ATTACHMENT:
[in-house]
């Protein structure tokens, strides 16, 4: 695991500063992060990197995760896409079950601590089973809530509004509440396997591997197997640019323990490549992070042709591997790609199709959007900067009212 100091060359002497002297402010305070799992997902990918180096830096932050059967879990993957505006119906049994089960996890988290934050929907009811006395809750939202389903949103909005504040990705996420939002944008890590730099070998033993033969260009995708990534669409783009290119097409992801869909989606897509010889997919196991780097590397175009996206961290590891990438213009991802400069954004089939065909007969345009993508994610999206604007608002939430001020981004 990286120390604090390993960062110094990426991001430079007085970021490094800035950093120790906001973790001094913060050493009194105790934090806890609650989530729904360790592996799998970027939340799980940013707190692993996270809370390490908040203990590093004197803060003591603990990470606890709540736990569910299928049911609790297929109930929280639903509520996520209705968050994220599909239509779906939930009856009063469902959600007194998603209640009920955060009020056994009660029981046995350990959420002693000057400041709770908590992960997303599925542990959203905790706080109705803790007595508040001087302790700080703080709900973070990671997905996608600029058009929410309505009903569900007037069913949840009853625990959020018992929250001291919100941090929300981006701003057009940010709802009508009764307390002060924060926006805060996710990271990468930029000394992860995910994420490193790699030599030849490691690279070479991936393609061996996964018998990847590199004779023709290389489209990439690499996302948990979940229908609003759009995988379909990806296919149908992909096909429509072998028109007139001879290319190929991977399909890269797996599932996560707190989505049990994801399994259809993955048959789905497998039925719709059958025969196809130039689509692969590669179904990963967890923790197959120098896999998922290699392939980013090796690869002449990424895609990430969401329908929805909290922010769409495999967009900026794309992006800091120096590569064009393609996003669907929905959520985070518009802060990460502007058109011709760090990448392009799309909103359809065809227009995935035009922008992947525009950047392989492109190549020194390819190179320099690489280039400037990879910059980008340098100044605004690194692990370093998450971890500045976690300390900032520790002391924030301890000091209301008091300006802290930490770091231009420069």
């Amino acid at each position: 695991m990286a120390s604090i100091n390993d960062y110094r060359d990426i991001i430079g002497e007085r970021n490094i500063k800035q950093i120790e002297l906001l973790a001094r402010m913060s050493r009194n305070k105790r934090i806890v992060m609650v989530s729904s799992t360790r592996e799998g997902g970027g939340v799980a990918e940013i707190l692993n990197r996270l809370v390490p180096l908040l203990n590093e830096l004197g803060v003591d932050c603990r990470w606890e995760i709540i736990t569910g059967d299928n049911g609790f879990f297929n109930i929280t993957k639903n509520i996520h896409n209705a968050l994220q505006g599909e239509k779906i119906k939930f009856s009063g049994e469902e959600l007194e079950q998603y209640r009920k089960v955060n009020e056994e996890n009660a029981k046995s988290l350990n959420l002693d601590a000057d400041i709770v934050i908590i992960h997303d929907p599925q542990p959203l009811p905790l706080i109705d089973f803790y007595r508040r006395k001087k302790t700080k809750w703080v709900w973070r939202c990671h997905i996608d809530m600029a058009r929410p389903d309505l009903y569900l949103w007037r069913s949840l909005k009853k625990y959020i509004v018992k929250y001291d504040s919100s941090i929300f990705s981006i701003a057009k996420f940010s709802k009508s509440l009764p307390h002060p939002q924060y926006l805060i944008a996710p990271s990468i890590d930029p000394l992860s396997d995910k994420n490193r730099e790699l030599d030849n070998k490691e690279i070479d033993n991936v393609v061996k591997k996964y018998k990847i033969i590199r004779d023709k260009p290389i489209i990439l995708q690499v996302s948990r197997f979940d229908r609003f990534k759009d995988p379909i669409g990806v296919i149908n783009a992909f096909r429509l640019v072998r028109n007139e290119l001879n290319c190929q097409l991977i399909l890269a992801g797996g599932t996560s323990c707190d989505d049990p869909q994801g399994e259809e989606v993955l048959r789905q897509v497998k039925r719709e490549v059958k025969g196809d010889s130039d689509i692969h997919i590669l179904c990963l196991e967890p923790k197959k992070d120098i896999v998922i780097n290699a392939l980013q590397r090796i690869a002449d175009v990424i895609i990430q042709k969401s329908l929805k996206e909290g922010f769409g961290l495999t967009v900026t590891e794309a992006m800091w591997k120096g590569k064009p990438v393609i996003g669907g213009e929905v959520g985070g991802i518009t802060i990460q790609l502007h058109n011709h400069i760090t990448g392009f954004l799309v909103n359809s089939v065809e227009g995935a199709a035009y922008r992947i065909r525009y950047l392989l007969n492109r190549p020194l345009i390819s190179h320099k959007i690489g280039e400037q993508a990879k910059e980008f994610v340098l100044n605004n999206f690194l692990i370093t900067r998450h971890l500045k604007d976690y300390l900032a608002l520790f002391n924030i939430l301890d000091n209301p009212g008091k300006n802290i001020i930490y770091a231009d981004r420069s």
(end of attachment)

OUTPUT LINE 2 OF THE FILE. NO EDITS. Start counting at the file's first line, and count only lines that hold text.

């Protein structure tokens, strides 16, 4: 695991500063992060990197995760896409079950601590089973809530509004509440396997591997197997640019323990490549992070042709591997790609199709959007900067009212 100091060359002497002297402010305070799992997902990918180096830096932050059967879990993957505006119906049994089960996890988290934050929907009811006395809750939202389903949103909005504040990705996420939002944008890590730099070998033993033969260009995708990534669409783009290119097409992801869909989606897509010889997919196991780097590397175009996206961290590891990438213009991802400069954004089939065909007969345009993508994610999206604007608002939430001020981004 990286120390604090390993960062110094990426991001430079007085970021490094800035950093120790906001973790001094913060050493009194105790934090806890609650989530729904360790592996799998970027939340799980940013707190692993996270809370390490908040203990590093004197803060003591603990990470606890709540736990569910299928049911609790297929109930929280639903509520996520209705968050994220599909239509779906939930009856009063469902959600007194998603209640009920955060009020056994009660029981046995350990959420002693000057400041709770908590992960997303599925542990959203905790706080109705803790007595508040001087302790700080703080709900973070990671997905996608600029058009929410309505009903569900007037069913949840009853625990959020018992929250001291919100941090929300981006701003057009940010709802009508009764307390002060924060926006805060996710990271990468930029000394992860995910994420490193790699030599030849490691690279070479991936393609061996996964018998990847590199004779023709290389489209990439690499996302948990979940229908609003759009995988379909990806296919149908992909096909429509072998028109007139001879290319190929991977399909890269797996599932996560707190989505049990994801399994259809993955048959789905497998039925719709059958025969196809130039689509692969590669179904990963967890923790197959120098896999998922290699392939980013090796690869002449990424895609990430969401329908929805909290922010769409495999967009900026794309992006800091120096590569064009393609996003669907929905959520985070518009802060990460502007058109011709760090990448392009799309909103359809065809227009995935035009922008992947525009950047392989492109190549020194390819190179320099690489280039400037990879910059980008340098100044605004690194692990370093998450971890500045976690300390900032520790002391924030301890000091209301008091300006802290930490770091231009420069």